Poetry terms and studying different words for their meter.
Terms in this set (56)
description using the five senses
dictionary meaning of a word
all the meanings, associations, or emotions that a word suggests
always based on a comparison that is not literally true
comparing two unlike things using "like," "as," "than," or "resembles"
comparing two unlike things without using "like," "as," "than," or "resembles"
metaphor that directly compares by use of verb such as "is"
metaphor that suggests comparison without using "is"
giving living characteristics to something nonliving
something that stands for itself and something else
reference to something well-known
an extreme exaggeration
addressing an absent or dead person, an abstract quality, or something nonhuman, talking to them directly
combined contradictory terms
speaker's attitude towards a subject or toward an audience
voice of poem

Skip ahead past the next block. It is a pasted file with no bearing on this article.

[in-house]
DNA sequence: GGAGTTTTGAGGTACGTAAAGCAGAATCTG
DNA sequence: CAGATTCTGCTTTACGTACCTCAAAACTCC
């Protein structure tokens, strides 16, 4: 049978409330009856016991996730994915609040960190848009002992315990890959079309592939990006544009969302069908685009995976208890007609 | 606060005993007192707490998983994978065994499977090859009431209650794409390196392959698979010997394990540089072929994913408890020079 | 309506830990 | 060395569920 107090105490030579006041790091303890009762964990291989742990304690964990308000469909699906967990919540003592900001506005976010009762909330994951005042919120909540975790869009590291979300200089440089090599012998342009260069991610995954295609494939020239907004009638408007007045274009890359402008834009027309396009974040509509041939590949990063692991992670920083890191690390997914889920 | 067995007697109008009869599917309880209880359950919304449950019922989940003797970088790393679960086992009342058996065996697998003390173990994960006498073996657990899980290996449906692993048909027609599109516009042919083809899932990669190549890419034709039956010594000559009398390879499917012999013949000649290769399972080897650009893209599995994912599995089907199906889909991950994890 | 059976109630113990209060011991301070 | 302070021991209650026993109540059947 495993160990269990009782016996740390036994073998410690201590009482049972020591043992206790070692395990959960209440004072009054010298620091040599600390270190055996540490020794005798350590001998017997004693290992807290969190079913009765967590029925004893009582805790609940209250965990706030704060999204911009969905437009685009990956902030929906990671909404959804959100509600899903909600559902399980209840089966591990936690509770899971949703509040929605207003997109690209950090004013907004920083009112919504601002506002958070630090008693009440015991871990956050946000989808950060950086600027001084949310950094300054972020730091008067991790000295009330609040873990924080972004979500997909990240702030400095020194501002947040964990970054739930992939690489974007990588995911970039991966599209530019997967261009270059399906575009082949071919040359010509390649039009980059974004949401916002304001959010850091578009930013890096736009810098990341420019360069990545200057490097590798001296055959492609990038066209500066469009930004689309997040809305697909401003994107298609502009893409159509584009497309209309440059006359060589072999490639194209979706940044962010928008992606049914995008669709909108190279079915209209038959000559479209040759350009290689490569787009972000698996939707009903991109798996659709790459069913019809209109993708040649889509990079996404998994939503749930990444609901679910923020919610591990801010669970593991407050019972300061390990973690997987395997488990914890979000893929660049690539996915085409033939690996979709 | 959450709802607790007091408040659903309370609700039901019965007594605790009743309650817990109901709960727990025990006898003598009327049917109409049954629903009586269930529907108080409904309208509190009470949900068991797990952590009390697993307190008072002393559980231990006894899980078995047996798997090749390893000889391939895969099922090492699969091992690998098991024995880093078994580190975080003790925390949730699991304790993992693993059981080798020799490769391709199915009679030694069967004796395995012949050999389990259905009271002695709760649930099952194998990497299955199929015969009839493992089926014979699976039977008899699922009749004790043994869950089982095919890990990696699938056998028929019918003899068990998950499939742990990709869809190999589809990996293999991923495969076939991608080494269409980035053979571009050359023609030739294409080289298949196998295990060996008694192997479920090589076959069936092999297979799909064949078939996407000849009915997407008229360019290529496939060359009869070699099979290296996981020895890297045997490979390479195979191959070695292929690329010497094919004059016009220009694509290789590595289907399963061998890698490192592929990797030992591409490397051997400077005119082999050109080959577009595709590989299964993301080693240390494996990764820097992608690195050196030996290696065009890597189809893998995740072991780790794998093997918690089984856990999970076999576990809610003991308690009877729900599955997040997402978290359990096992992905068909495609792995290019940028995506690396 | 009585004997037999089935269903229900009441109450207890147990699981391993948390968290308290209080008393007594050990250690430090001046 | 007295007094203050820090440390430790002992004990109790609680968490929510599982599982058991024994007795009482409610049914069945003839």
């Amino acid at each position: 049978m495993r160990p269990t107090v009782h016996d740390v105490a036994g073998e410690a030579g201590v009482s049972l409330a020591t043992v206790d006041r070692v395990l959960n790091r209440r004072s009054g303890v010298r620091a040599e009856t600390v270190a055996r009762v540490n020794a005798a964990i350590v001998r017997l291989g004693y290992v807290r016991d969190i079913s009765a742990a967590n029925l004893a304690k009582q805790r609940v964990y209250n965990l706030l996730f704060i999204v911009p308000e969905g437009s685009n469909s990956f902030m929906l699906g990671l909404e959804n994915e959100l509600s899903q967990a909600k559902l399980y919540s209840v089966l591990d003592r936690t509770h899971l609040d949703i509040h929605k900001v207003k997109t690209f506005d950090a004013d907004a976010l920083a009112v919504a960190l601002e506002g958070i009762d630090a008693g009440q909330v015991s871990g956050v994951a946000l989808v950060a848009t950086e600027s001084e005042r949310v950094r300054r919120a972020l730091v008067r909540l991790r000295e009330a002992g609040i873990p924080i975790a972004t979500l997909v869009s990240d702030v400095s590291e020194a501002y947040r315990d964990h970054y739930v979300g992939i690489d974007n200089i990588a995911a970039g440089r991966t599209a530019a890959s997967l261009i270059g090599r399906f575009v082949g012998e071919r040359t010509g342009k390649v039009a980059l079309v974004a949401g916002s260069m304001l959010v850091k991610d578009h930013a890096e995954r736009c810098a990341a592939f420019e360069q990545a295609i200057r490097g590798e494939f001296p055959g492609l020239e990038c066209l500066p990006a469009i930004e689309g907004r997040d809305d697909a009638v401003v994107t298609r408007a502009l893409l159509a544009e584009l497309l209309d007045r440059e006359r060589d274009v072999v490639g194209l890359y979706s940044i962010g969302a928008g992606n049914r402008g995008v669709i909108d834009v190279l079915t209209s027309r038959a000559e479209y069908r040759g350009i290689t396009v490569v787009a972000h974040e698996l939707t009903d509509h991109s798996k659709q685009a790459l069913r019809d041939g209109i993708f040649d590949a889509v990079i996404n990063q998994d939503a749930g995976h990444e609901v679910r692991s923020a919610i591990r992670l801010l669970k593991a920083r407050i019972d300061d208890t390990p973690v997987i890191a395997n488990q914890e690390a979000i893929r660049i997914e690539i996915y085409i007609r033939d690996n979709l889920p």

changing the word order in a line of poetry
the difference to what is expected to happen to what actually happens
saying the opposite of what you mean
when audience/reader knows something when the character does not
what you think is going to happen is different from what actually happens
a contradiction that is true and possible
repetition of the sound of a stressed syllable and any syllables that follow
rhyme inside a line of poetry
end rhyme, external rhyme
rhyme at end of line of poetry
words that do not have exact chiming sounds, but that repeat only some sounds
regular pattern of rhyme
a word that imitates its sound
repetition of same consonant sound in several words
repetition of the vowel sounds in several words
repetition of consonance sound toward final ending
the reappearance of word or phrase
analyzing a poem to show its meter
musical quality based on repetition
a regular pattern of stressed and unstressed syllables
blank verse, free verse
free of meter/pattern
group of lines in a poem
run on line
line whose sense is not completed at the end of the line
end stopped line
line whose sense is naturally completed at the end of the line. usually punctuated
general organizing principle of a poem
one stressed and one or more unstressed syllables
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